THE HOUSE WITH A CLOCK IN ITS WALLS
Given that his directorial credits have included a couple of Hostels, the gory Cabin Fever, and the unapologetically repellant cannibal shocker The Green Inferno, hiring Eli Roth to helm a kiddie scare comedy seemed, at first, to be a phenomenally terrible idea, like putting Lars von Trier in charge of church camp or asking Tarantino to babysit. Amazingly, however, Roth proves himself the right director for the job of The House with a Clock in Its Walls, a movie no funnier or scarier than, say, 2015's Jack Black vehicle Goosebumps, but one with plenty of charm, sweetness, and child-friendly gross-outs. Roth being Roth, know that you will witness projectile vomiting. But the puke is wholly composed of pumpkin guts, and the face it lands on is Black's, so you know … . No harm, no foul.
Adapted from John Bellairs' 1973 novel and set in a white-picket-fence suburb in 1955 Michigan, Roth's and screenwriter Eric Kripke's film finds 10-year-old orphan Lewis Barnavelt (Owen Vaccaro) sent to live with his eccentric uncle Jonathan (Black) in a literal haunted mansion, the boy eventually discovering that Jonathan is a warlock and next-door neighbor Florence (Cate Blanchett) is a witch. The titular clock, meanwhile, is a hidden, ever-ticking pronouncement of impending doom, and ostensibly simple though the plotting is, I never quite understood the object's exact purpose. Or, for that matter, how it tied to the accidental resurrection of Jonathan's deceased magic-show partner (Kyle MacLachlan). Or whether the clock was at all responsible for the house's ambulatory pieces of furniture and its topiary lion that farts brown leaves and dung.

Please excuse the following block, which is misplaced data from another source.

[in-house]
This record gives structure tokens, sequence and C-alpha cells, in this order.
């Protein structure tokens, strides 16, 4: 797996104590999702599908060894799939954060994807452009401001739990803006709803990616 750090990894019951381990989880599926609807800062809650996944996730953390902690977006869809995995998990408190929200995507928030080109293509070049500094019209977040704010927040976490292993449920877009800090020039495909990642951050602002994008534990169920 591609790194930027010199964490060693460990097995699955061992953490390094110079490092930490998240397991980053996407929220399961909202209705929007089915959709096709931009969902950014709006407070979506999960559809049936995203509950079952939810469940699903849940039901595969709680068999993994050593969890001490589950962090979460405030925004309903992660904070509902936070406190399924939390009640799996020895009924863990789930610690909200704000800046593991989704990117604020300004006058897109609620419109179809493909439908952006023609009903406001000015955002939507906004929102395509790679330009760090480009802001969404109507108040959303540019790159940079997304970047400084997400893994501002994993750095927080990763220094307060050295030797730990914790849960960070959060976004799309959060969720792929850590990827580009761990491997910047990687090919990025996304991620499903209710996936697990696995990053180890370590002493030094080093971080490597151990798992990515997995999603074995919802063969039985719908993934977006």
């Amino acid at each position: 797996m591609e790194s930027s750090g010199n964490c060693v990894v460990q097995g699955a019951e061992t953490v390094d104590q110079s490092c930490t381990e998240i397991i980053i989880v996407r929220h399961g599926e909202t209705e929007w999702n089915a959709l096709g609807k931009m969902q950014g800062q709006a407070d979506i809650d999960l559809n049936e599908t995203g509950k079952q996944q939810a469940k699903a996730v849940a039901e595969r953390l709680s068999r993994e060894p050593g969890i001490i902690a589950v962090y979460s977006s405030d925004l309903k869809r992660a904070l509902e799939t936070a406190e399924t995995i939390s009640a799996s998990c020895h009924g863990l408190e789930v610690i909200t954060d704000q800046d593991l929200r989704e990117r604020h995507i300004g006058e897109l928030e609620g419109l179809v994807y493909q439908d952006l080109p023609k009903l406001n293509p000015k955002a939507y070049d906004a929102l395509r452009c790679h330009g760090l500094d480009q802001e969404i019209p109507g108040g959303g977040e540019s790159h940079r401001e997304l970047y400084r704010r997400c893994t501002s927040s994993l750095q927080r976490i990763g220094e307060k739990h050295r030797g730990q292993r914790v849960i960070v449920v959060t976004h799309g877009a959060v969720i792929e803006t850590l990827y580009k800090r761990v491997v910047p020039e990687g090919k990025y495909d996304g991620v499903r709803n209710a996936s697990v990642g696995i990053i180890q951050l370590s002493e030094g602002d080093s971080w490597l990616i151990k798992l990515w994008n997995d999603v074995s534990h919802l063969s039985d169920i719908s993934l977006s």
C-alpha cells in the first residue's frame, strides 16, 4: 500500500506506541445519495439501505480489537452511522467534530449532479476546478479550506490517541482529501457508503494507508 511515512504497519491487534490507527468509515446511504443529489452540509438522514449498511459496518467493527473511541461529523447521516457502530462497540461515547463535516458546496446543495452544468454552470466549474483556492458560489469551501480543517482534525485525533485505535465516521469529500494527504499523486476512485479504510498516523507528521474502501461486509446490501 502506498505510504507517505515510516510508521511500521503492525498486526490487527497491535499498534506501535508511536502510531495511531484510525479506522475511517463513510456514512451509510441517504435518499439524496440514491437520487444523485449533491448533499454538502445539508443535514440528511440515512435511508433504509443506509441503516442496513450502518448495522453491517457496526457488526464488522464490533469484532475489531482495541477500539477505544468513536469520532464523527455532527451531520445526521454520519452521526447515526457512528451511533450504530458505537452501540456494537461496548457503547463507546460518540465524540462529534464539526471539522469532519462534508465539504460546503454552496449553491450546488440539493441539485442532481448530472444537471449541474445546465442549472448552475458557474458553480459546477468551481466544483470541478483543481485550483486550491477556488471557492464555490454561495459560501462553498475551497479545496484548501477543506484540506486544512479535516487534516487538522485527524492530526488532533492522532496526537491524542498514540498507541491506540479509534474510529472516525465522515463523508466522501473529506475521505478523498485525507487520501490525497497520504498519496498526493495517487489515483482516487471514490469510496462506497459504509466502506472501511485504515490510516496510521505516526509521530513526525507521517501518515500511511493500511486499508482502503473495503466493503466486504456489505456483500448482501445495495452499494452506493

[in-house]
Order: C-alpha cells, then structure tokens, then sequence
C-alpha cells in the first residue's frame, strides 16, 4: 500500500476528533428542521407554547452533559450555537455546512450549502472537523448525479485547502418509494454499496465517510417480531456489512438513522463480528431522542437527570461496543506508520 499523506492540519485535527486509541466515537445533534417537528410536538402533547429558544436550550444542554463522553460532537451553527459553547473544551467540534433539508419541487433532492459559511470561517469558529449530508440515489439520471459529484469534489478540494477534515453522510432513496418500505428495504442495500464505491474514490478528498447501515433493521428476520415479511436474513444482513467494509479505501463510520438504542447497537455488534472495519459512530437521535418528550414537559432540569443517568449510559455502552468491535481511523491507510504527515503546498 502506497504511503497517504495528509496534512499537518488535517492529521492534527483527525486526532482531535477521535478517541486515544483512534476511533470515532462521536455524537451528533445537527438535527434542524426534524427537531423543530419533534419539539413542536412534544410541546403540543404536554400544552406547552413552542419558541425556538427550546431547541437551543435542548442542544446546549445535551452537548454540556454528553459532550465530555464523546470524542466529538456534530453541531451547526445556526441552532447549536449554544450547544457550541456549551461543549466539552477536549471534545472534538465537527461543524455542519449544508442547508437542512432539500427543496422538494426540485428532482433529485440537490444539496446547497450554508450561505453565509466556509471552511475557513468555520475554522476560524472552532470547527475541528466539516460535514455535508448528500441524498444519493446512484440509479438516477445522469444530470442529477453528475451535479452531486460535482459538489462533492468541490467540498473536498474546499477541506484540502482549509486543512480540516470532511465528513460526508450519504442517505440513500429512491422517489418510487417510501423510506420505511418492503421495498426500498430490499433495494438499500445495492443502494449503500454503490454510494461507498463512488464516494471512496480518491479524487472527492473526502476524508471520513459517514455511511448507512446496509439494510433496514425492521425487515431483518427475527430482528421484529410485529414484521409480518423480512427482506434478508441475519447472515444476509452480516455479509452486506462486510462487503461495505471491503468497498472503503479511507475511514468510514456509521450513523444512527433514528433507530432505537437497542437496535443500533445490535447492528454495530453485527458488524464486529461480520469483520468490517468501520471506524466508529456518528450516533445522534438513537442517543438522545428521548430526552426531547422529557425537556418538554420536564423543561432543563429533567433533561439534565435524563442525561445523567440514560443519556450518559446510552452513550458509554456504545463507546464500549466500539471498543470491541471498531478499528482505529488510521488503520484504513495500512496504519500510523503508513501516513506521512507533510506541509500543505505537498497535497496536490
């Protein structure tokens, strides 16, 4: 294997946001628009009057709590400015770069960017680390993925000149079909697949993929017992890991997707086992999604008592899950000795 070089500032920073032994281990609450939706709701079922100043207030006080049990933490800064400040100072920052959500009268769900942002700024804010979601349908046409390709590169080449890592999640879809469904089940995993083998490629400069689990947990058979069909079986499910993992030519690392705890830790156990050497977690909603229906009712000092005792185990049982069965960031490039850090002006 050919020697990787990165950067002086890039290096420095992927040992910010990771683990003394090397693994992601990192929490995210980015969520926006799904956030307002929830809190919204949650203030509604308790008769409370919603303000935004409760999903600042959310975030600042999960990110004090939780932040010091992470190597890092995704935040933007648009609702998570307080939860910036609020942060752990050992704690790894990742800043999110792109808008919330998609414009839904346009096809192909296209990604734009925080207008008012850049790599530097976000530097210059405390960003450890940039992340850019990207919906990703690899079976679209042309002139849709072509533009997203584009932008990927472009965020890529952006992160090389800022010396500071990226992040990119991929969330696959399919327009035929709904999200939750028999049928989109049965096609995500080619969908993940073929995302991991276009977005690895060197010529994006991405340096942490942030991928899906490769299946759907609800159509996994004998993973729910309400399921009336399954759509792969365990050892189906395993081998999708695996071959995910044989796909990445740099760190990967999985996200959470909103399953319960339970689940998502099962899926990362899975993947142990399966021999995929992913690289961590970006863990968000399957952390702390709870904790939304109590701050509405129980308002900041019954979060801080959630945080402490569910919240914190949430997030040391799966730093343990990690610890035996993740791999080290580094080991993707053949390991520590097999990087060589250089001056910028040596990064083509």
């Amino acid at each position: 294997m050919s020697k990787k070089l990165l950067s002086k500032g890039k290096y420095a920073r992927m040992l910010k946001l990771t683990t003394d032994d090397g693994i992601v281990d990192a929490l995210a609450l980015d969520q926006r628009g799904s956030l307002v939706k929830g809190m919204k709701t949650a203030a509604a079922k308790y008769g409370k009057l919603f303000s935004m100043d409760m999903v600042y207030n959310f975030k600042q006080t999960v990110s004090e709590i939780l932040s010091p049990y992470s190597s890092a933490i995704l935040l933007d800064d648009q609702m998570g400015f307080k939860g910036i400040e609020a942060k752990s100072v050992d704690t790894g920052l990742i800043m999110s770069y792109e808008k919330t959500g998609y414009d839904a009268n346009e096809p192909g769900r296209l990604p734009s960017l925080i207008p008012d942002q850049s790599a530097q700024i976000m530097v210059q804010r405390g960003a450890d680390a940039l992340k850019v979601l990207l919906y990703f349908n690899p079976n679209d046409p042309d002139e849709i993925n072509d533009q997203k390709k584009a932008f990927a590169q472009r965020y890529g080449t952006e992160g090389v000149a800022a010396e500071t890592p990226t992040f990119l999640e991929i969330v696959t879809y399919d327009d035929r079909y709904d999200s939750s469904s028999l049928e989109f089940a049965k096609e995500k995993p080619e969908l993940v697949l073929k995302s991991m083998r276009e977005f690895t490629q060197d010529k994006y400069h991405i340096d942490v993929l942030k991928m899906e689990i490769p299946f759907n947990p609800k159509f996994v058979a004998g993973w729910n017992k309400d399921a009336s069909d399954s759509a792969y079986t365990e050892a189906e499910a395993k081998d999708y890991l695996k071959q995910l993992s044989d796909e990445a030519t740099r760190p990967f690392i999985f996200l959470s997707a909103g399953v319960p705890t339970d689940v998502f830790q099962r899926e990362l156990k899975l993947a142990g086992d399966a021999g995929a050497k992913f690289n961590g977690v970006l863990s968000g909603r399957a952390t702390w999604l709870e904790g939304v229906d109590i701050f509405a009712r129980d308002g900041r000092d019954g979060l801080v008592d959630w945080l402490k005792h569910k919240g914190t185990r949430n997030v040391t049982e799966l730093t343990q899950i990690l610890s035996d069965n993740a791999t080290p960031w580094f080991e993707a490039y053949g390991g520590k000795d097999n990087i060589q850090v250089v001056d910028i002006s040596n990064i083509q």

Happily, though, the lack of clarity doesn't much matter, because the movie's heart lies in the unexpectedly touching, endearingly oddball family dynamic that develops between Jonathan, Florence, and their eventual apprentice Lewis – hardly the narrative aspect in which I expected Roth to excel. In truth, Roth proves so adept here with character, subtlety, and sentiment – qualities he has never shown previous interest in – that you'd almost think every day on set was Backwards Day. The film's focus meanders a bit and the pacing is occasionally listless, and Black, amusing though he is, doesn't offer anything fresh in terms of comic invention. But the House with a Clock star is also more serene and reflective than recent movies have allowed him to be, and in addition to having obvious fun with the terrific Blanchett in their dueling-insults badinage, Black seems genuinely moved by Vaccaro's performance honesty, and responds in kind. (While I anticipated being reminded of Goosebumps, Roth's latest also brought to mind Black's career-best work in The School of Rock, suggesting that such a hilarious yet heartfelt portrayal may still be within the comedian's reach.)